Technology tops politics

Bloggers Blog: Tech Blogs Bump Conservative Blogs From Technorati Top Ten. Yes, techhy blogs are becoming more popular than political blogs, according to Technorati’s rankings. The top 10 lists for January 06 and 07 are available at the link above.

Mind you, Technorati itself (the supreme blog search engine) is now being outperformed by Google Blog Search, so it would be interesting to see Google Blog Search’s lists (or maybe list, if GBS wasn’t around as many blogaeons ago as Jan 2006).

My new year’s day party with you all

Now I know that not many of us are admirers of the source material, but today I saw this quote on Bill Peschel’s blog:

"What really knocks me out is a book that, when you’re all done reading it, you wish the author that wrote it was a terrific friend of yours and you could call him up on the phone whenever you felt like it. — J.D. Salinger, Catcher in the Rye. "

To me, this very much sums up the blogging experience. Most particularly today, 2 January, the first day this year I have had time to go round the blogosphere (aka my rss subscriptions). Reading all the lovely, friendly and stimulating new years’ messages on everyone’s blogs — individually varied — is the best kind of new year’s day party. I don’t have to go out, and I can interact whom I want: like-minded people, and/or those who share some common interest, no party bores.

Happy new year to you all (you are all on the left-hand side of this blog, plus Dave, Susan and Eric — Blogless but Delightful). Thank you all for being such good reads in 2006. I am looking forward to more of the same: reading , commenting and laughing with you, in 2007.

Bill Nighy finds approval

An excerpt from another post from Grumpy Old Bookman, especially for Susan Balée:

"The Constant Gardener

The Sky film in question was The Constant Gardener, adapted from John Le Carre’s novel of the same name. I enjoyed this film, not least because of Bill Nighy, who has a habit of nicking every movie he’s in.

In this case, Nighy had two scenes which I guess were taken pretty much verbatim from the novel. In one, he gives the hero lunch in one of those gentlemen’s clubs which you might have thought had disappeared. In a masterly way, the Nighy character tries to flim-flam our hero, but fails, because the hero is quite smart enough to figure out what’s going on.

In the second scene, Nighy delivers a eulogy at our hero’s funeral in a posh church. This eulogy is, again, a masterpiece of euphemism and lies, of the kind that one has heard all too often, in a certain kind of church, for a certain kind of man.

Le Carre is so good at writing that kind of dialogue or set piece. But then he has, of course, mixed with the kind of people who do that sort of thing in real life."

I did not find the "lunch scene" as convincing as did Michael Allen: I feel that in the modern world of spin,no person in the Bill Nighy character’s position would have written a letter that was so damaging and could potentially be used against him. But of course, I do agree completely that Bill Nighy played the part to perfection, and all-in-all, the film was as good as Mr Allen says (though not as good as the book). Although I don’t hold any particular brief for multinational drug companies, I believe the book/film were far too simplistic and black/white in their treatment of these issues, but taken as a piece of fiction, the story was a good one.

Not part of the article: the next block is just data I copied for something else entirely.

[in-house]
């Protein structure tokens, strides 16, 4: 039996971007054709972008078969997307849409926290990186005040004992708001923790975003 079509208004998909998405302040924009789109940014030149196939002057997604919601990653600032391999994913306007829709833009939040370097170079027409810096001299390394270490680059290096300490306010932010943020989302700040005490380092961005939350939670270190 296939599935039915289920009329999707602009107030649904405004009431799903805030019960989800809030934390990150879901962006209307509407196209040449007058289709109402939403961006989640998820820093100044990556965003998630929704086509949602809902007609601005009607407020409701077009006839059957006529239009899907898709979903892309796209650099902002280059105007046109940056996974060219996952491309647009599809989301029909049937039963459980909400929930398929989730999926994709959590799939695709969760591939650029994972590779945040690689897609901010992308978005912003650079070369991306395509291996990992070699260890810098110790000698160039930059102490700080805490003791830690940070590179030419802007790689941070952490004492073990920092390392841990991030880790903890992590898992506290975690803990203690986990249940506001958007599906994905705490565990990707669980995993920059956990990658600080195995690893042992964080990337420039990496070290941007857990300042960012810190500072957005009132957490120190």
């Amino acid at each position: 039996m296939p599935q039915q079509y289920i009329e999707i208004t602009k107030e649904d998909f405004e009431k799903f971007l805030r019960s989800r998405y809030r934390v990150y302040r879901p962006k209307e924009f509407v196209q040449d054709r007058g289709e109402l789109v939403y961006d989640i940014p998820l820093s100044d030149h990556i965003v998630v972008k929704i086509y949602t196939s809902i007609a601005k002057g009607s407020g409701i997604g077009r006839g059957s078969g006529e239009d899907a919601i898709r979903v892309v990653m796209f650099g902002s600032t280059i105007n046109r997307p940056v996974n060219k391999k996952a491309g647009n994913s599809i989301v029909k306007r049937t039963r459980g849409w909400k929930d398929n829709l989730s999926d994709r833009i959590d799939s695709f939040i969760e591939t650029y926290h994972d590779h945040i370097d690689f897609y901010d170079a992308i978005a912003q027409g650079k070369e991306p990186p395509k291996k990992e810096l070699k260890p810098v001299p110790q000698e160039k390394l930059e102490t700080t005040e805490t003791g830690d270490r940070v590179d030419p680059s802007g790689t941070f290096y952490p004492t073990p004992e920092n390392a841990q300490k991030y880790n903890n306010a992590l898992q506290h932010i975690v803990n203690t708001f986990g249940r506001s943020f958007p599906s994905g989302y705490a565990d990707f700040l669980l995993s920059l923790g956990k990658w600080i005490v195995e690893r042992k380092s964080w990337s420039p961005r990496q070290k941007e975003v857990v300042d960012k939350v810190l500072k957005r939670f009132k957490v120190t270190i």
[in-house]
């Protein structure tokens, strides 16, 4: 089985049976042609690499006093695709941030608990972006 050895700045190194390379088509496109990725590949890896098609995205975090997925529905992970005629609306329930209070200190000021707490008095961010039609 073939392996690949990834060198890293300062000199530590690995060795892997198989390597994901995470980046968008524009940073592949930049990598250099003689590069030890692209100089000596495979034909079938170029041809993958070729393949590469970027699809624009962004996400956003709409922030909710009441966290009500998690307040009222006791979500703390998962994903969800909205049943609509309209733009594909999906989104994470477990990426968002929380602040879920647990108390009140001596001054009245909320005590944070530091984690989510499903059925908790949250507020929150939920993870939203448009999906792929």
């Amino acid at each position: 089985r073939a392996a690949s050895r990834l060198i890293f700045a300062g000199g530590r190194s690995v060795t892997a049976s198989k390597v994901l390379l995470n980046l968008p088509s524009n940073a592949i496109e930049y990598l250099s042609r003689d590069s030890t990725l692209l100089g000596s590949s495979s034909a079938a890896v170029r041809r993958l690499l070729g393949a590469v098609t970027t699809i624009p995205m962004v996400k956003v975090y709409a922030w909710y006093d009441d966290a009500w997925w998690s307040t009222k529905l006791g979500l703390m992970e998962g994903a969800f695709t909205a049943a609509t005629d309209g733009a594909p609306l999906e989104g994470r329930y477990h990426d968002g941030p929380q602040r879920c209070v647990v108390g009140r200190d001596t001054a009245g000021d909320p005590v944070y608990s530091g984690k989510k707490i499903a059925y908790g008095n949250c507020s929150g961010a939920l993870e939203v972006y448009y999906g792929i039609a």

Fast-moving books and science

Michael Allen writes in a characteristically insightful and informative way about the bestselling novels (in the UK) of 2006: Grumpy Old Bookman: UK fast/bestsellers of 2006.

The post is very well worth reading, but among the excellent points made by Mr Allen I was struck by the fact that the books on the list are not necessarily the "best" selling but the "fastest" selling books. Hence, tomes like The Bible don’t get much of a look-in despite having obvious advantages over "An extra half an inch" if one takes the long view over a period of years.

This method of assessment has parallels with the scientific publication ranking system operated by Thomson-ISI, called the infamous "impact factor". The formula for calculating the "impact" of a scientific paper (a rounded piece of original research) is based on the number of times the paper is cited over a two-year period. In an era of mushrooming publications and everyone being increasingly pressed for time, this measure is increasingly being used to assess a person for all kinds of purposes: awarding of a grant, tenure, promotion being but three.

By this criterion, Josephine Cox and Mary Jane Staples would be winning the Nobel prize, and Martin Amis would be washing the test-tubes.

Grounds for optimism?

"I recall Chekhov’s story because of a link Dave Lull sent me to a brief essay by Rebecca Goldstein at Edge. She is one of 160 people – scientists, journalists, psychologists, academics of various sorts – asked to respond to this question: “What are you optimistic about?” Her answer, in short, is that humans have the capacity to understand one another." Thus writes Patrick Kurp in a new year’s essay.

So what are you optimistic about in these first few days of a new year? Putting aside world peace, and end to hunger and a stop to all beauty contests, what is the one best thing that has a good chance of happening this year?

So far, our newly acquired and rapidly accumulating knowledge of genetics and "genomics" has not translated into demonstrable benefits for human health and wellbeing (eg agricultural improvements). I’d like to think that in 2007 such a direct benefit might be found.

I’d also like to think that the seventh and final "Harry Potter" book will be published this year, and that it will be as good, and as satisfying, as the others.

What are your optimistic predictions for the year ahead?